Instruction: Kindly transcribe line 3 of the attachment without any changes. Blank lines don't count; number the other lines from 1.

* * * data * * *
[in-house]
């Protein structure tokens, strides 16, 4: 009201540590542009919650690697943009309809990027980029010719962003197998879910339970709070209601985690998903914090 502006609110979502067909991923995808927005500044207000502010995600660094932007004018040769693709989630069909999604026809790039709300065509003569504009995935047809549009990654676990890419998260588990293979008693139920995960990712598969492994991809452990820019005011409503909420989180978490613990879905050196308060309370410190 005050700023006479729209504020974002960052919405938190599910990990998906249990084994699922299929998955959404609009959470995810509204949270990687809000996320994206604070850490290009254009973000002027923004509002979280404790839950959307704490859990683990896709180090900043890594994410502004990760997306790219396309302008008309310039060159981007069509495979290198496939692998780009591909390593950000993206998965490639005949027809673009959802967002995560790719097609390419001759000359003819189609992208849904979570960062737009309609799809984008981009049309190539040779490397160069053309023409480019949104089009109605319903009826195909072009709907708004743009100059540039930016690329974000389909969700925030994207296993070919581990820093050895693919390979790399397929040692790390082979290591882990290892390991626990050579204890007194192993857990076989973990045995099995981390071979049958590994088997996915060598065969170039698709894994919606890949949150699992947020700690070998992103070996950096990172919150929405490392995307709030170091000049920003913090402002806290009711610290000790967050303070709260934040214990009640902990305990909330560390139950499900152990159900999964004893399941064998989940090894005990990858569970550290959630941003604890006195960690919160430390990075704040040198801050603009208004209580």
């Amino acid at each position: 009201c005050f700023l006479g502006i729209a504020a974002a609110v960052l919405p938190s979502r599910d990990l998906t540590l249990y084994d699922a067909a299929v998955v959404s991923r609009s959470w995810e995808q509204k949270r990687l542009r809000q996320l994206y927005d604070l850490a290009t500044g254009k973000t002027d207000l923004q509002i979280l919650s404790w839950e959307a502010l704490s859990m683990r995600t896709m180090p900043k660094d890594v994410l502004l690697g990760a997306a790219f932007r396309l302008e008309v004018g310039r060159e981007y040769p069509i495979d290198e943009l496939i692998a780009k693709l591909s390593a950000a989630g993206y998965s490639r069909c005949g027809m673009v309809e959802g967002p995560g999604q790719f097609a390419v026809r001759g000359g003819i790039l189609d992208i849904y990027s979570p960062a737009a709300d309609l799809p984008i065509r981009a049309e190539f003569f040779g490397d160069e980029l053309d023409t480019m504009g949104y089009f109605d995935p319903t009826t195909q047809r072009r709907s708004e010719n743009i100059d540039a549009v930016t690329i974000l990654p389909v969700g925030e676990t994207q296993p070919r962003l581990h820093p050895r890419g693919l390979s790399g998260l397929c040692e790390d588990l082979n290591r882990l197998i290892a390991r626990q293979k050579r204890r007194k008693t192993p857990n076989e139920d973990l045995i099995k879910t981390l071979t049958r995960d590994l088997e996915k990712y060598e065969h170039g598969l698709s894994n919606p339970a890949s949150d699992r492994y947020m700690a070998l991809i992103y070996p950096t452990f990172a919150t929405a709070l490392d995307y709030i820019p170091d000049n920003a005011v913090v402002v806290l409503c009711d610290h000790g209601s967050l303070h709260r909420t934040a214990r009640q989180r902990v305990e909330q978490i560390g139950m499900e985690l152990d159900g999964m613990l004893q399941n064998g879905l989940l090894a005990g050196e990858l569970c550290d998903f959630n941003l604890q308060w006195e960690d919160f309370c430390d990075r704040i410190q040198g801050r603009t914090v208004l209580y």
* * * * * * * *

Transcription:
């Amino acid at each position: 009201c005050f700023l006479g502006i729209a504020a974002a609110v960052l919405p938190s979502r599910d990990l998906t540590l249990y084994d699922a067909a299929v998955v959404s991923r609009s959470w995810e995808q509204k949270r990687l542009r809000q996320l994206y927005d604070l850490a290009t500044g254009k973000t002027d207000l923004q509002i979280l919650s404790w839950e959307a502010l704490s859990m683990r995600t896709m180090p900043k660094d890594v994410l502004l690697g990760a997306a790219f932007r396309l302008e008309v004018g310039r060159e981007y040769p069509i495979d290198e943009l496939i692998a780009k693709l591909s390593a950000a989630g993206y998965s490639r069909c005949g027809m673009v309809e959802g967002p995560g999604q790719f097609a390419v026809r001759g000359g003819i790039l189609d992208i849904y990027s979570p960062a737009a709300d309609l799809p984008i065509r981009a049309e190539f003569f040779g490397d160069e980029l053309d023409t480019m504009g949104y089009f109605d995935p319903t009826t195909q047809r072009r709907s708004e010719n743009i100059d540039a549009v930016t690329i974000l990654p389909v969700g925030e676990t994207q296993p070919r962003l581990h820093p050895r890419g693919l390979s790399g998260l397929c040692e790390d588990l082979n290591r882990l197998i290892a390991r626990q293979k050579r204890r007194k008693t192993p857990n076989e139920d973990l045995i099995k879910t981390l071979t049958r995960d590994l088997e996915k990712y060598e065969h170039g598969l698709s894994n919606p339970a890949s949150d699992r492994y947020m700690a070998l991809i992103y070996p950096t452990f990172a919150t929405a709070l490392d995307y709030i820019p170091d000049n920003a005011v913090v402002v806290l409503c009711d610290h000790g209601s967050l303070h709260r909420t934040a214990r009640q989180r902990v305990e909330q978490i560390g139950m499900e985690l152990d159900g999964m613990l004893q399941n064998g879905l989940l090894a005990g050196e990858l569970c550290d998903f959630n941003l604890q308060w006195e960690d919160f309370c430390d990075r704040i410190q040198g801050r603009t914090v208004l209580y």